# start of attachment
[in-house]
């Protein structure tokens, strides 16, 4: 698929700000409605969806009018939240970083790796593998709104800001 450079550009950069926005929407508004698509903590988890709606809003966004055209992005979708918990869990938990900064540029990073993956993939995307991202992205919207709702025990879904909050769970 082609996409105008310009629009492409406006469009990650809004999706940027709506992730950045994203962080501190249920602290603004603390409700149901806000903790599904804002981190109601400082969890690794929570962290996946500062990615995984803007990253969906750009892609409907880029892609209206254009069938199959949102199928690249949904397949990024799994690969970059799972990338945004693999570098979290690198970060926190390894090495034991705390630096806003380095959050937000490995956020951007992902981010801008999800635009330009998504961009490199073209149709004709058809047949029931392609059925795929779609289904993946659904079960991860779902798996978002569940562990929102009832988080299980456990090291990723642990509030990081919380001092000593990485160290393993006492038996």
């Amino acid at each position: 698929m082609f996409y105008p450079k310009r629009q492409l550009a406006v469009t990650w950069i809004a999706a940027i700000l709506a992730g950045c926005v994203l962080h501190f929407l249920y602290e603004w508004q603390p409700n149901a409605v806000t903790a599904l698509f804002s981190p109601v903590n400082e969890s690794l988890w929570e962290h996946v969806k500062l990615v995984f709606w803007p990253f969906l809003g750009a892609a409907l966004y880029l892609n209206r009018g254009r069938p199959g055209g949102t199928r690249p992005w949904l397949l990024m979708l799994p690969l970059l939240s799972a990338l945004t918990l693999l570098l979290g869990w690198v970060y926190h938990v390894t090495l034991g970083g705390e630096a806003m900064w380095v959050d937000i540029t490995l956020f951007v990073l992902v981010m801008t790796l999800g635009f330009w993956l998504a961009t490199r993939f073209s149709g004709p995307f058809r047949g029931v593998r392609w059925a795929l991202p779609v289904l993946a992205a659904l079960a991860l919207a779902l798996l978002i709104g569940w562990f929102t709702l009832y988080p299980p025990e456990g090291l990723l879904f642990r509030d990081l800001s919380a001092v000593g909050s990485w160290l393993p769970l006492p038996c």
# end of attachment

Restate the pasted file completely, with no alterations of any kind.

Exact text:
[in-house]
């Protein structure tokens, strides 16, 4: 698929700000409605969806009018939240970083790796593998709104800001 450079550009950069926005929407508004698509903590988890709606809003966004055209992005979708918990869990938990900064540029990073993956993939995307991202992205919207709702025990879904909050769970 082609996409105008310009629009492409406006469009990650809004999706940027709506992730950045994203962080501190249920602290603004603390409700149901806000903790599904804002981190109601400082969890690794929570962290996946500062990615995984803007990253969906750009892609409907880029892609209206254009069938199959949102199928690249949904397949990024799994690969970059799972990338945004693999570098979290690198970060926190390894090495034991705390630096806003380095959050937000490995956020951007992902981010801008999800635009330009998504961009490199073209149709004709058809047949029931392609059925795929779609289904993946659904079960991860779902798996978002569940562990929102009832988080299980456990090291990723642990509030990081919380001092000593990485160290393993006492038996």
């Amino acid at each position: 698929m082609f996409y105008p450079k310009r629009q492409l550009a406006v469009t990650w950069i809004a999706a940027i700000l709506a992730g950045c926005v994203l962080h501190f929407l249920y602290e603004w508004q603390p409700n149901a409605v806000t903790a599904l698509f804002s981190p109601v903590n400082e969890s690794l988890w929570e962290h996946v969806k500062l990615v995984f709606w803007p990253f969906l809003g750009a892609a409907l966004y880029l892609n209206r009018g254009r069938p199959g055209g949102t199928r690249p992005w949904l397949l990024m979708l799994p690969l970059l939240s799972a990338l945004t918990l693999l570098l979290g869990w690198v970060y926190h938990v390894t090495l034991g970083g705390e630096a806003m900064w380095v959050d937000i540029t490995l956020f951007v990073l992902v981010m801008t790796l999800g635009f330009w993956l998504a961009t490199r993939f073209s149709g004709p995307f058809r047949g029931v593998r392609w059925a795929l991202p779609v289904l993946a992205a659904l079960a991860l919207a779902l798996l978002i709104g569940w562990f929102t709702l009832y988080p299980p025990e456990g090291l990723l879904f642990r509030d990081l800001s919380a001092v000593g909050s990485w160290l393993p769970l006492p038996c």